The "Fabulous" Kegs
Grand Forks, North Dakota
Photo Source: http://www.choppedonion.com/id169.html
If you don't remember the Kegs Drive-in then you must have been locked-upbt really strict parents. I lived only four blocks from The Kegs and visited it countless times during my youth and especially my high school years. Each of us have our own memories of "dinning" at the Kegs. For starters there were the 19 cent Sloppy Joes and the Lime Cokes and the French Fries. The hamburgers were great as was the chicken if my memory serves me well. Better stop for now..., as I am getting hungry.
Time for a little history just in case you don't know - The Kegs has a history of course and one I never knew until I did a little research surfing:
"In 1929 William "Harry" Muzzy of Crookston, Minnesota entered the world of curbside service by building a two-story root beer barrel in Great Falls, Montana. Over the next seven years, during the worst times of the Great Depression, he erected a string of wooden barrels across the Upper Midwest."
In 1928 James E. Clifford of Great Falls, MT suggested to Harry Muzzy that he join him in a partnership and obtain a franchise from the Triple XXX Root Beer Company based in Texas.
"Harry Muzzy and James Clifford built a two-story, barrel-shaped business on the eastern outskirts of Great Falls in 1928, Clifford providing the investment for half of the net profit. Muzzy and his wife, Martha, whom he had married in Crookston in 1927, supplied the labor for the other half."
"Soon after the stock market crash in October 1929, the Barrel began to feel the strain of the depression. In 1930 prices were reduced to a nickel per serving for adults (children still got a smaller mug for free), but even that proved to be profitable. The only real limits appeared to be those of nature. Root beer stands are seasonal businesses, and the Great Falls Barrel had to close when temperatures plummeted. The Muzzys later used a slogan that put the rationale in a nutshell: 'Closed for the Season. Reason—Freezin'."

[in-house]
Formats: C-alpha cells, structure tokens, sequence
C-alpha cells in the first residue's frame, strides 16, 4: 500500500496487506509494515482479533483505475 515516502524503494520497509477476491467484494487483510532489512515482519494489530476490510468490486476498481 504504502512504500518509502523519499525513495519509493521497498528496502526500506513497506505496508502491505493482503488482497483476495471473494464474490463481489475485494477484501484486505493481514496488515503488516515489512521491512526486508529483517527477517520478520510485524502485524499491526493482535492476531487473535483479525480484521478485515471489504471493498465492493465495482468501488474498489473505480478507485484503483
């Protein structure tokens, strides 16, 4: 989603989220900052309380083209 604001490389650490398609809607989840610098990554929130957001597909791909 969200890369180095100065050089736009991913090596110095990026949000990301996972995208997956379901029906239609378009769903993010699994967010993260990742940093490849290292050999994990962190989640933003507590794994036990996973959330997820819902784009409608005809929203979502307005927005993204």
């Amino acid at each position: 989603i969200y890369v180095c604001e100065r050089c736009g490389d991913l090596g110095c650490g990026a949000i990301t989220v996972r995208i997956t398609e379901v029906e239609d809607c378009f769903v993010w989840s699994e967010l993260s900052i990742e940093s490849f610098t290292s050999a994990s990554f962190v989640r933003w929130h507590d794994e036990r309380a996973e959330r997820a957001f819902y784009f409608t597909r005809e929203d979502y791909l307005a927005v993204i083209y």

In 1931 and 1932 Harry and his wife built drive-ins, without a partner, in his hometown of Minot, ND and in Crookston, MN.
"Harry Muzzy followed his successes with another
Barrel in Grand Forks, North Dakota, in 1935. This one, according to
records in the city engineer's office, cost approximately $350 to
build. In a yearly succession thereafter. Barrels sprang up in
Detroit Lakes, Dilworth, and Wadena in Minnesota and in Devils Lake,
North Dakota. Muzzy dropped the Triple XXX brand just after he built
the Minot establishment, when he got a better price on concentrate
from the Liquid Carbonic Company of Chicago. Instead of the old
logo, new large-print five-cent signs now signaled the way to the
"Harry Muzzy's health began to fail in the 1940s, and he died of a cerebral hemorrhage in 1948 at the age of 64. In nineteen years, he had established and tended a chain of eight Barrels; to have expanded to any greater extent would have involved selling franchises. . .Over the next decade, Martha Muzzy sold most of the Barrels to their local managers. She kept control of The Kegs until 1968 and continued to manage the Crookston Barrel herself."
"Patrons at the Grand Forks Kegs and the Crookston Barrel found their introduction to drive-in automation in 1957. The Servus-Phones equipment, purchased in Minneapolis, allowed faster service to customers and attracted patrons as a novelty of the Sputnik age."
"The Dilworth and Detroit Lakes drive-ins
eventually fell into disrepair, were moved to different locations,
and ultimately were destroyed. The Sioux Falls establishment
flourished enough to outgrow two buildings by the mid-1950s. Eagan
eventually rented his property to a Burger King franchisee. The Keg
in Minot, damaged by a 1969 flood, suffered demolition in 1971. The
Barrel in Devils Lake, vacant and deteriorating for three years, met
its end by controlled burning in 1984."